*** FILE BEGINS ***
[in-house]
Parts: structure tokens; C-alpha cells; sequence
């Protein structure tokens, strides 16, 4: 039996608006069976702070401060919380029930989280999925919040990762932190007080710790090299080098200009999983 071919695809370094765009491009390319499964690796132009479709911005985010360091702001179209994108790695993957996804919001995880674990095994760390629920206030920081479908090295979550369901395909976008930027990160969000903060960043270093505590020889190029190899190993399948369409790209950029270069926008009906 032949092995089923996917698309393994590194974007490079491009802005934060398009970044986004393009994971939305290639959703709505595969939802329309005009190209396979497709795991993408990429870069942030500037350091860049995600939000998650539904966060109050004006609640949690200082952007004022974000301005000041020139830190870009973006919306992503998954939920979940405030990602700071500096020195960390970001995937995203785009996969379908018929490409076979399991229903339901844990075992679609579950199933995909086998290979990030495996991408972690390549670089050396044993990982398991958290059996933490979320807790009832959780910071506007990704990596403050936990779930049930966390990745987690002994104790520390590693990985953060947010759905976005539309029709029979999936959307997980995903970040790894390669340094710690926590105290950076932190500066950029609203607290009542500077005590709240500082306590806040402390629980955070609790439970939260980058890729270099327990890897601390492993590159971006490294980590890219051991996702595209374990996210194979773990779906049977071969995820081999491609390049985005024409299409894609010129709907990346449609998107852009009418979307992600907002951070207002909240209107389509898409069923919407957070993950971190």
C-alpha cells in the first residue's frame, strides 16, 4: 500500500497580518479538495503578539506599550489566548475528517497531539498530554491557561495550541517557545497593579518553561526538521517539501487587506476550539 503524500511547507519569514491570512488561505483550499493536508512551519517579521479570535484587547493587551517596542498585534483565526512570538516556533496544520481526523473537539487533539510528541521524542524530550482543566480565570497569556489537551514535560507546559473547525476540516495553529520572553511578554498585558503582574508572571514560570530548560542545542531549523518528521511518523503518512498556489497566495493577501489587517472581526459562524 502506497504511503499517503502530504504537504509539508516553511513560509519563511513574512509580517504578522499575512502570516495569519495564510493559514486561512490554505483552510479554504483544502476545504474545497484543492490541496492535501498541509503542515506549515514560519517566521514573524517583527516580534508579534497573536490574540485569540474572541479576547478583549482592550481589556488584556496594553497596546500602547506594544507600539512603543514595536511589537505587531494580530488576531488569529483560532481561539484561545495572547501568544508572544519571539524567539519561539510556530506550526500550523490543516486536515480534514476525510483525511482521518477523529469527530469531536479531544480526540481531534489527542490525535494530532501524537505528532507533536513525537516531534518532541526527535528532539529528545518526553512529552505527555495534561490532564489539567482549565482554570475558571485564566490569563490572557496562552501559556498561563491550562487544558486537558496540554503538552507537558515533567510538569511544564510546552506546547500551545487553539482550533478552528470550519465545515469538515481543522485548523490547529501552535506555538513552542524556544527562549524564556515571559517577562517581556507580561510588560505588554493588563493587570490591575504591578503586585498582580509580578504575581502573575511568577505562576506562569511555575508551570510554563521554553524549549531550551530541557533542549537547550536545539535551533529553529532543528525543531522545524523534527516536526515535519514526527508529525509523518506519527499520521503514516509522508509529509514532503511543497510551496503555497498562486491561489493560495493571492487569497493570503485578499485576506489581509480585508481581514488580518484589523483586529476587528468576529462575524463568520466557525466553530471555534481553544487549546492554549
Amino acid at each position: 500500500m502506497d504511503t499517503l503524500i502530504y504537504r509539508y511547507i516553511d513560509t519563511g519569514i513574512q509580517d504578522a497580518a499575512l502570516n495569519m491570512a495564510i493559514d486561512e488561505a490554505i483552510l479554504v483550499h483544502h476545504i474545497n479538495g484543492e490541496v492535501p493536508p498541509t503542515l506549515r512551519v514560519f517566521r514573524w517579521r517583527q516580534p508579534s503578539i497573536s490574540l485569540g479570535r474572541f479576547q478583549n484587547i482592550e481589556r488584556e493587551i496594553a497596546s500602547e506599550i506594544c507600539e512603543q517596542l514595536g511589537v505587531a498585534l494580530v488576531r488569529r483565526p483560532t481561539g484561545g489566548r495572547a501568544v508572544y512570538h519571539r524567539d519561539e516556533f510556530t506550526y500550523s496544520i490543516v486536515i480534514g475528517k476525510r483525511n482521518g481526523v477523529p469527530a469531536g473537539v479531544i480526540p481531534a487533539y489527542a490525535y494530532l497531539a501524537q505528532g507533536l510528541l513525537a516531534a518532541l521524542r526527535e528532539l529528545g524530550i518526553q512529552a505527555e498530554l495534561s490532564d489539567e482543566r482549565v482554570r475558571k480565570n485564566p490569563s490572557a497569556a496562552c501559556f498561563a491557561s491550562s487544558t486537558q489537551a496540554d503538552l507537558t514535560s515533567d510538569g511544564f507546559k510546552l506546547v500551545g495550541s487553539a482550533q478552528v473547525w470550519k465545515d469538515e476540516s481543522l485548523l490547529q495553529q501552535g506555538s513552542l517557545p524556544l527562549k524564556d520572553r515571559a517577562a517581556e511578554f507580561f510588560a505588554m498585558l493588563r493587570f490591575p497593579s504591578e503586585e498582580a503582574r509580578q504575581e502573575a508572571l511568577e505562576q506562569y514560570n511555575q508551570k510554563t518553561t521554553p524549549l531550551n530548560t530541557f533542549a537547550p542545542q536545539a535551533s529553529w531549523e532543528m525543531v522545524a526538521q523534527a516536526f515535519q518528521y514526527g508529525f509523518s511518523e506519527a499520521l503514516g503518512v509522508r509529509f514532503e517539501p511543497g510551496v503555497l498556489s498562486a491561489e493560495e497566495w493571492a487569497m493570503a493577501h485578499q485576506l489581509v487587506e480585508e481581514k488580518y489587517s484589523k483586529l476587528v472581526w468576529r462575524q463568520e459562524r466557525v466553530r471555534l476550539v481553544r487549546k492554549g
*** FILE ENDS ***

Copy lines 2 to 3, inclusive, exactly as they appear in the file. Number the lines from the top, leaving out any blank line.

Parts: structure tokens; C-alpha cells; sequence
């Protein structure tokens, strides 16, 4: 039996608006069976702070401060919380029930989280999925919040990762932190007080710790090299080098200009999983 071919695809370094765009491009390319499964690796132009479709911005985010360091702001179209994108790695993957996804919001995880674990095994760390629920206030920081479908090295979550369901395909976008930027990160969000903060960043270093505590020889190029190899190993399948369409790209950029270069926008009906 032949092995089923996917698309393994590194974007490079491009802005934060398009970044986004393009994971939305290639959703709505595969939802329309005009190209396979497709795991993408990429870069942030500037350091860049995600939000998650539904966060109050004006609640949690200082952007004022974000301005000041020139830190870009973006919306992503998954939920979940405030990602700071500096020195960390970001995937995203785009996969379908018929490409076979399991229903339901844990075992679609579950199933995909086998290979990030495996991408972690390549670089050396044993990982398991958290059996933490979320807790009832959780910071506007990704990596403050936990779930049930966390990745987690002994104790520390590693990985953060947010759905976005539309029709029979999936959307997980995903970040790894390669340094710690926590105290950076932190500066950029609203607290009542500077005590709240500082306590806040402390629980955070609790439970939260980058890729270099327990890897601390492993590159971006490294980590890219051991996702595209374990996210194979773990779906049977071969995820081999491609390049985005024409299409894609010129709907990346449609998107852009009418979307992600907002951070207002909240209107389509898409069923919407957070993950971190």